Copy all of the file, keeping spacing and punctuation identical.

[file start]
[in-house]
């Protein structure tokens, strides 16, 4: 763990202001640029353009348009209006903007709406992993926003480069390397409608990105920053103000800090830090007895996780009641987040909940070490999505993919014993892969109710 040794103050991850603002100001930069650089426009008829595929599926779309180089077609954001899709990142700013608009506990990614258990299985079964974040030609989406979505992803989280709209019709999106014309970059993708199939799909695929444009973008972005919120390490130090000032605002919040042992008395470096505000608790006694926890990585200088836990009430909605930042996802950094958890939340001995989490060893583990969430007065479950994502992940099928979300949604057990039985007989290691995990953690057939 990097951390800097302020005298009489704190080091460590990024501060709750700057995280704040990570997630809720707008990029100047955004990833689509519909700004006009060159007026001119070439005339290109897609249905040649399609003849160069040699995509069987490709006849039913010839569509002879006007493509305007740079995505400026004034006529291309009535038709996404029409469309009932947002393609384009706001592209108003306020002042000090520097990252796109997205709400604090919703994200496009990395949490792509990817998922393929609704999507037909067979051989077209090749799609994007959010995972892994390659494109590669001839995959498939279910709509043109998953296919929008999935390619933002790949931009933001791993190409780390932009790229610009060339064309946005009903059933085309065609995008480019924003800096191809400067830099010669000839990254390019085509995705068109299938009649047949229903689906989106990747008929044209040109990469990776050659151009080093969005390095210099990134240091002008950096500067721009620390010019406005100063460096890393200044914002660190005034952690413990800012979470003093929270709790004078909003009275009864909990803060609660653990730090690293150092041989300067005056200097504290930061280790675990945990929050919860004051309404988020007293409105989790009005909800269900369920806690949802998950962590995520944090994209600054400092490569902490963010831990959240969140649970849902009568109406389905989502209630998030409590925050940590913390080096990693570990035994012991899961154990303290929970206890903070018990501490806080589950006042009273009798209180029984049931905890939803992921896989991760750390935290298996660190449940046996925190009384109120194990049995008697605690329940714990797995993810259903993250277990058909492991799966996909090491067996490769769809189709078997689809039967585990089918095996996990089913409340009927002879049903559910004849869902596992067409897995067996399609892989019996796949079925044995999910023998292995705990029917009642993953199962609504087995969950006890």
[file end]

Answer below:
[in-house]
């Protein structure tokens, strides 16, 4: 763990202001640029353009348009209006903007709406992993926003480069390397409608990105920053103000800090830090007895996780009641987040909940070490999505993919014993892969109710 040794103050991850603002100001930069650089426009008829595929599926779309180089077609954001899709990142700013608009506990990614258990299985079964974040030609989406979505992803989280709209019709999106014309970059993708199939799909695929444009973008972005919120390490130090000032605002919040042992008395470096505000608790006694926890990585200088836990009430909605930042996802950094958890939340001995989490060893583990969430007065479950994502992940099928979300949604057990039985007989290691995990953690057939 990097951390800097302020005298009489704190080091460590990024501060709750700057995280704040990570997630809720707008990029100047955004990833689509519909700004006009060159007026001119070439005339290109897609249905040649399609003849160069040699995509069987490709006849039913010839569509002879006007493509305007740079995505400026004034006529291309009535038709996404029409469309009932947002393609384009706001592209108003306020002042000090520097990252796109997205709400604090919703994200496009990395949490792509990817998922393929609704999507037909067979051989077209090749799609994007959010995972892994390659494109590669001839995959498939279910709509043109998953296919929008999935390619933002790949931009933001791993190409780390932009790229610009060339064309946005009903059933085309065609995008480019924003800096191809400067830099010669000839990254390019085509995705068109299938009649047949229903689906989106990747008929044209040109990469990776050659151009080093969005390095210099990134240091002008950096500067721009620390010019406005100063460096890393200044914002660190005034952690413990800012979470003093929270709790004078909003009275009864909990803060609660653990730090690293150092041989300067005056200097504290930061280790675990945990929050919860004051309404988020007293409105989790009005909800269900369920806690949802998950962590995520944090994209600054400092490569902490963010831990959240969140649970849902009568109406389905989502209630998030409590925050940590913390080096990693570990035994012991899961154990303290929970206890903070018990501490806080589950006042009273009798209180029984049931905890939803992921896989991760750390935290298996660190449940046996925190009384109120194990049995008697605690329940714990797995993810259903993250277990058909492991799966996909090491067996490769769809189709078997689809039967585990089918095996996990089913409340009927002879049903559910004849869902596992067409897995067996399609892989019996796949079925044995999910023998292995705990029917009642993953199962609504087995969950006890």